An ongoing dialogue on HIV/AIDS, infectious diseases,
March 15th, 2016
Dogs Again Are Brilliant Diagnosticians
The reputation of dogs in the ID world got a big boost when Dutch researchers published this remarkable study of Cliff — a beagle who was trained to “diagnose” C diff using his superior olfactory abilities.
(A couple of entertaining videos here, if you can’t get enough of this stuff. I can’t.)
Now, in the pages of Open Forum Infectious Diseases (IDSA’s open access journal, of which I’m editor), we’ve published another landmark study demonstrating the extraordinary sniffing powers of our best friends:
From the paper:
In this double-blinded case-control validation study, we obtained fresh urine samples daily in a consecutive case series over 16 weeks. Dogs were trained to distinguish urine samples that were culture-positive for bacteriuria from those of culture-negative controls, using reward-based clicker/treat methods …Dogs detected urine samples positive for 100,000 cfu/mL E. coli (N=250 trials; sensitivity 99.6%, specificity 91.5%).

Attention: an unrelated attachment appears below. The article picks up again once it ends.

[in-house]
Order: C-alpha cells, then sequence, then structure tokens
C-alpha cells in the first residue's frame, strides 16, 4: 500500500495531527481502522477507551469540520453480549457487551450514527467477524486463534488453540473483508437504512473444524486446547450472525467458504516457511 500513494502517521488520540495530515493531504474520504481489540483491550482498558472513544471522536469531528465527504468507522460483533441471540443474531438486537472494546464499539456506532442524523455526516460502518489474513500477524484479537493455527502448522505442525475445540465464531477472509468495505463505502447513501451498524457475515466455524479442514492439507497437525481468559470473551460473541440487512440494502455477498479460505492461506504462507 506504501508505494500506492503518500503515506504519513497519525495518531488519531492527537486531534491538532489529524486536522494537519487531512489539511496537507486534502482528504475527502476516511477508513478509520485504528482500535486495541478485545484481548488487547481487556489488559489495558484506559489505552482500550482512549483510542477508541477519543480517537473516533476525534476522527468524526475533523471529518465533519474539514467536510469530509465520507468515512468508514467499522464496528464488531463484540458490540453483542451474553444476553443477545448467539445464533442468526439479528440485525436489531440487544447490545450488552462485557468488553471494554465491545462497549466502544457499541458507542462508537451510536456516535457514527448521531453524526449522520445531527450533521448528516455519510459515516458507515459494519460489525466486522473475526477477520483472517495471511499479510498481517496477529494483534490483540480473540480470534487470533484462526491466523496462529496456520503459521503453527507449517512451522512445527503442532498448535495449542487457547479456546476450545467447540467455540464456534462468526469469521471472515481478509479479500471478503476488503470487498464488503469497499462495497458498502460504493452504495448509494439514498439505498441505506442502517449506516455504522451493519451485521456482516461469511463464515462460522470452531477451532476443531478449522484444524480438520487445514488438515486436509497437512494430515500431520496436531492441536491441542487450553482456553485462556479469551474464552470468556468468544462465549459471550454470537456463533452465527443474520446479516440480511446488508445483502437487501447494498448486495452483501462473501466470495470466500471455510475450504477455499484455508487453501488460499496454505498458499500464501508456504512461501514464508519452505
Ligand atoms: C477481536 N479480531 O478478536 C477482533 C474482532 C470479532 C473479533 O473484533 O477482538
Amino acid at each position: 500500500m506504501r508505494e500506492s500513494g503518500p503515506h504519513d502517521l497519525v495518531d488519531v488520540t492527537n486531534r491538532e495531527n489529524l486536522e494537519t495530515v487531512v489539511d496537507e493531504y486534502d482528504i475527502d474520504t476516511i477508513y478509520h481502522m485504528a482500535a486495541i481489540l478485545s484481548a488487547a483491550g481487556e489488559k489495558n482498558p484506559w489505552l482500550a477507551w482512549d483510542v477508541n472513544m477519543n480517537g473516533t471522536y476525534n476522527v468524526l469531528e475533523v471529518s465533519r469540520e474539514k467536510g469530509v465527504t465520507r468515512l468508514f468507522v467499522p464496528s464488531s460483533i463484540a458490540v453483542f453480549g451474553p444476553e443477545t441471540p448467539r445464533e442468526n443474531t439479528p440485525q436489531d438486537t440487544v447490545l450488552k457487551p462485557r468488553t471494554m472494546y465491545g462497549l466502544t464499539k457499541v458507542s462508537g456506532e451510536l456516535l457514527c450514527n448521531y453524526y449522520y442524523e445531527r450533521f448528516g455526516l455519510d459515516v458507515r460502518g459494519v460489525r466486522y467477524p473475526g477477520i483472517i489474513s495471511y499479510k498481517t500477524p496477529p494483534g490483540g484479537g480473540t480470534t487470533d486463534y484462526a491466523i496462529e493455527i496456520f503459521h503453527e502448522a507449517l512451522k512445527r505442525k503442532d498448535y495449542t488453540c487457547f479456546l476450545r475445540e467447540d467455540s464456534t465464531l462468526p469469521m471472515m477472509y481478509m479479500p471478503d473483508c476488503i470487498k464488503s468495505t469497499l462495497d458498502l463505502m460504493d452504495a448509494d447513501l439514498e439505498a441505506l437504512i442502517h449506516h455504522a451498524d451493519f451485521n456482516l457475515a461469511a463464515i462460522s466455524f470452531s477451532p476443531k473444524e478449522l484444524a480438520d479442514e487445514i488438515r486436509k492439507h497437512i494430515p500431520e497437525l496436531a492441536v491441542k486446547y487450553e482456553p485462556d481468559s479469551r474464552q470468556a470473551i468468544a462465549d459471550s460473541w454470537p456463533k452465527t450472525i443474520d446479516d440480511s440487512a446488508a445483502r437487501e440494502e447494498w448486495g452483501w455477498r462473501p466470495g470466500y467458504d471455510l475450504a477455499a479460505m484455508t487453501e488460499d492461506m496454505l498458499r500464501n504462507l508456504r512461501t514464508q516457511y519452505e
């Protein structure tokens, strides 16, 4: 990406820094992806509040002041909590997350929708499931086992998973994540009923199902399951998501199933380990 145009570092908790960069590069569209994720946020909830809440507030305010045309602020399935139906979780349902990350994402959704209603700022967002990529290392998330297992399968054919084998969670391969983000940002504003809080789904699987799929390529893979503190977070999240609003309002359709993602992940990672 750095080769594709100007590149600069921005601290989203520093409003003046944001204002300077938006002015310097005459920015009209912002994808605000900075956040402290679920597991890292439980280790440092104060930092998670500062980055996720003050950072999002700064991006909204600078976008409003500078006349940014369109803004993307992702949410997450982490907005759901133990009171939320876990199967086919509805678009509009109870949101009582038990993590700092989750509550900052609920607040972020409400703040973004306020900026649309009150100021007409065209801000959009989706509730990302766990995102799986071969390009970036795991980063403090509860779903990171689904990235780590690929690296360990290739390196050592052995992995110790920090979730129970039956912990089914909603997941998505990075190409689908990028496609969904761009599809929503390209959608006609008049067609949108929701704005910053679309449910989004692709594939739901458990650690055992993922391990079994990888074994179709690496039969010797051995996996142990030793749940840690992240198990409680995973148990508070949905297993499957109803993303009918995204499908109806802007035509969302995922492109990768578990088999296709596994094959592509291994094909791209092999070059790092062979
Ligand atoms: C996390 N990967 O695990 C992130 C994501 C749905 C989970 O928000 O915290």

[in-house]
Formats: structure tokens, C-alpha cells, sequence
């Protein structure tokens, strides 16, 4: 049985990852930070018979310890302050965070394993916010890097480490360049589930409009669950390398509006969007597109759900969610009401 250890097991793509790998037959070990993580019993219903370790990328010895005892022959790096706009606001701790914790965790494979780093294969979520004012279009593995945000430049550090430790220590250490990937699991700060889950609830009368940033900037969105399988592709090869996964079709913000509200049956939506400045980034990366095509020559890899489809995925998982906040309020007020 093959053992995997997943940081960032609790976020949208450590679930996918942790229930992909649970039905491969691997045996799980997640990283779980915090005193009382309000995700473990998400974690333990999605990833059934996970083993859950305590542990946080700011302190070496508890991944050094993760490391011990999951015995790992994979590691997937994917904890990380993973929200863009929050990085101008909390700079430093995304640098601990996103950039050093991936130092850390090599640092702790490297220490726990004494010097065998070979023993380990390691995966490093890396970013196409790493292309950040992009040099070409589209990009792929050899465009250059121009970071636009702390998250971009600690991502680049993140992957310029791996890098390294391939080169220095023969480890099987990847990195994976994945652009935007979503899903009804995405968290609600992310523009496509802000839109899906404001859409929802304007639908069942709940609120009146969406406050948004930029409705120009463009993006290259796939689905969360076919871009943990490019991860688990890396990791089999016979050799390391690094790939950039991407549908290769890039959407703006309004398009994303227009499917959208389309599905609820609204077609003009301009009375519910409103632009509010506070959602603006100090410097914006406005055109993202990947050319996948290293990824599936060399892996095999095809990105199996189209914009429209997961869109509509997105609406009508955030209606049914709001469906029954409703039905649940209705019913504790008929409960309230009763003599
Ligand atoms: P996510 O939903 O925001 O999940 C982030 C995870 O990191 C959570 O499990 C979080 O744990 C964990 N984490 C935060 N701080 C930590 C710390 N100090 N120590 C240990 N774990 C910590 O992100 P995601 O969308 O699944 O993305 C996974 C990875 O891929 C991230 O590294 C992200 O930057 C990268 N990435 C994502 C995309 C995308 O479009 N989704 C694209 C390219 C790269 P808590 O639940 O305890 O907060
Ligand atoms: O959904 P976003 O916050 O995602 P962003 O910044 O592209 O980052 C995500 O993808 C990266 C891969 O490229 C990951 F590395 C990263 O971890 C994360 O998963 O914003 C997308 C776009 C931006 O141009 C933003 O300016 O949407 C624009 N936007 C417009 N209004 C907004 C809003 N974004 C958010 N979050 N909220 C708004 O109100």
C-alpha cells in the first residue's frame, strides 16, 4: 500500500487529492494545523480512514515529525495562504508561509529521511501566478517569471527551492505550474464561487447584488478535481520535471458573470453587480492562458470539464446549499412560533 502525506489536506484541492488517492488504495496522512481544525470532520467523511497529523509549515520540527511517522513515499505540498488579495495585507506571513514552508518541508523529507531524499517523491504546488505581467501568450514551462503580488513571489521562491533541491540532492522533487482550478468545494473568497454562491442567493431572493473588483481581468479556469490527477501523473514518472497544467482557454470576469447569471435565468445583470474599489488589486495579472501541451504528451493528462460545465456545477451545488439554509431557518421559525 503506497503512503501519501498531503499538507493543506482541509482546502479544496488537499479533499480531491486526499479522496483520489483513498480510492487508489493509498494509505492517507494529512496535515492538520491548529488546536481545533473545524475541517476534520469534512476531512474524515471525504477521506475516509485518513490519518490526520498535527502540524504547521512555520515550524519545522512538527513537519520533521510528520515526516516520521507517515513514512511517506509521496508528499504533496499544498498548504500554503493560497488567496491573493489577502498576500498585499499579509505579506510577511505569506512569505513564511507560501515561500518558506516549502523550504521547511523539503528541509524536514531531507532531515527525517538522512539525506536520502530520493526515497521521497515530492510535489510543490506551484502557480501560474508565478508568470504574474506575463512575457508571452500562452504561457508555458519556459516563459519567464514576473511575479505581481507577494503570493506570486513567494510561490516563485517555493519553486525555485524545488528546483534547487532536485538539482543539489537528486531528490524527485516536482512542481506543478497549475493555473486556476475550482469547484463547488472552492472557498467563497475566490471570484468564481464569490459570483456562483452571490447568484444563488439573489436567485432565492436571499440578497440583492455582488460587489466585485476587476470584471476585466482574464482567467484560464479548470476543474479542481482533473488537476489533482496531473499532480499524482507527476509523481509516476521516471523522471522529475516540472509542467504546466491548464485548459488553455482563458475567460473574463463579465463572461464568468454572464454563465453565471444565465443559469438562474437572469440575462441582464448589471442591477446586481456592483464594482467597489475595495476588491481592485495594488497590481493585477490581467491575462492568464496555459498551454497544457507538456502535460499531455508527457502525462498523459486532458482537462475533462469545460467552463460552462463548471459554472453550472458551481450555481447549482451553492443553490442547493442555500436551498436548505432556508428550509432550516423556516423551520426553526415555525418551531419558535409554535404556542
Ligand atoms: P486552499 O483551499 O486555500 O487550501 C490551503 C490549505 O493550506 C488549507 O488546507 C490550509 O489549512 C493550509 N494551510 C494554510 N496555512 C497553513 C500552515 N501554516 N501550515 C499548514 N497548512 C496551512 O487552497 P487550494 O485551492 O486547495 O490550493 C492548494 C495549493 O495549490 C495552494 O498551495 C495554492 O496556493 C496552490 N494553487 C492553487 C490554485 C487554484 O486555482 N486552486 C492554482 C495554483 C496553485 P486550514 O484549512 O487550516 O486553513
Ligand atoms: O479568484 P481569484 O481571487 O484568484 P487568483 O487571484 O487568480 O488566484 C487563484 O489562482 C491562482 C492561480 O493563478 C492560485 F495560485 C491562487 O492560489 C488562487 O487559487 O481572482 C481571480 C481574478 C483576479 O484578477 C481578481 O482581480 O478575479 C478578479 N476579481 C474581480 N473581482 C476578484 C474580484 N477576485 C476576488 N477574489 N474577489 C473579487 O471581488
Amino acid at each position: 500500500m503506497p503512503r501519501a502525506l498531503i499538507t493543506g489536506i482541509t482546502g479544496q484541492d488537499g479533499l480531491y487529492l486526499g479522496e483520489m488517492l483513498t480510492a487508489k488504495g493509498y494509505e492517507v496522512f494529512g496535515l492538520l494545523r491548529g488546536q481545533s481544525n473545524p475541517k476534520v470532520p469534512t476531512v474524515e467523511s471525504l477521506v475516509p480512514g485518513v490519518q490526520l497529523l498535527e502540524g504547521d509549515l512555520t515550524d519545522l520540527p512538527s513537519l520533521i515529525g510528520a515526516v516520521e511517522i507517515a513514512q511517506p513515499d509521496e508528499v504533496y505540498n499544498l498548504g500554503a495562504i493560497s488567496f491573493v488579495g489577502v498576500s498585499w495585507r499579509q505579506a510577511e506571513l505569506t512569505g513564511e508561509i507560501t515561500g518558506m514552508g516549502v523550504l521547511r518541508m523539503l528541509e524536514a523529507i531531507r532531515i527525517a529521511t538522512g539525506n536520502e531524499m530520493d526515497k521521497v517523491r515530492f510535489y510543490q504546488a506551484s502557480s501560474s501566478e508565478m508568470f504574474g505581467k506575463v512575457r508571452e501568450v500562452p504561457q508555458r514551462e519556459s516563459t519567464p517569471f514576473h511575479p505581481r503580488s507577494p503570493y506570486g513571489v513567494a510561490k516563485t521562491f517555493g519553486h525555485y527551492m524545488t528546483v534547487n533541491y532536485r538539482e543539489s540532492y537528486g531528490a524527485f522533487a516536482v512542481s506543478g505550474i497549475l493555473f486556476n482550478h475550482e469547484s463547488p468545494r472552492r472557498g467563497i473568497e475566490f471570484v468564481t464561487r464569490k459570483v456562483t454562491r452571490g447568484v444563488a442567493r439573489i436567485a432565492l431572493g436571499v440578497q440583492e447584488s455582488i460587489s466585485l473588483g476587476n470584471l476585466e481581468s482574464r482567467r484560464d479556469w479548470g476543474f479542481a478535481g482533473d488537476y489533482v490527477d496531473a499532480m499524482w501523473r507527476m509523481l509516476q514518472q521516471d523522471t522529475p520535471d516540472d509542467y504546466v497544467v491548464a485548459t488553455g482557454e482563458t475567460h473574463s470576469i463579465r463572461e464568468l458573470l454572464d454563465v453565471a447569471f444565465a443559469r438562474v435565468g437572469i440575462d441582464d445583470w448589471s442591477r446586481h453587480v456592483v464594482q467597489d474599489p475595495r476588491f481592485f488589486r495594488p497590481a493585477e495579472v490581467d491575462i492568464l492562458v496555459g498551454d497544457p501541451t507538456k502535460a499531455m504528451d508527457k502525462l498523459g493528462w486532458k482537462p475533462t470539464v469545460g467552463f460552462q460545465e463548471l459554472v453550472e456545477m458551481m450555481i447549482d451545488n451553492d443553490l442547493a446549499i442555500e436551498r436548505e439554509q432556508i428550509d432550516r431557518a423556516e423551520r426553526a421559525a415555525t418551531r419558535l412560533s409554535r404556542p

Impressive! Not only that, but the pooches did equally well with other bacteria — Klebsiella, enterococcus, Staph aureus. An anecdote in the Discussion section of the paper highlighted the real-world performance of Abe (he’s a dog) when a sick person visited the training center — I encourage you to read the full paper (which is on OFID’s early access page) for the details. Not only that, but there’s an action shot of the experimental methods.
So how do the dogs do so well at this task? To start, it is estimated that a dog’s nose is over 100,000 times more sensitive than ours. Plus, there’s this astute comment from my Twitter feed:
Indeed, this diagnostic task is right in the “sweet spot”, as it were, of a dog’s abilities. As the paper notes, “Sniffing urine is innate behavior in dogs.”
Practice makes perfect. Woof!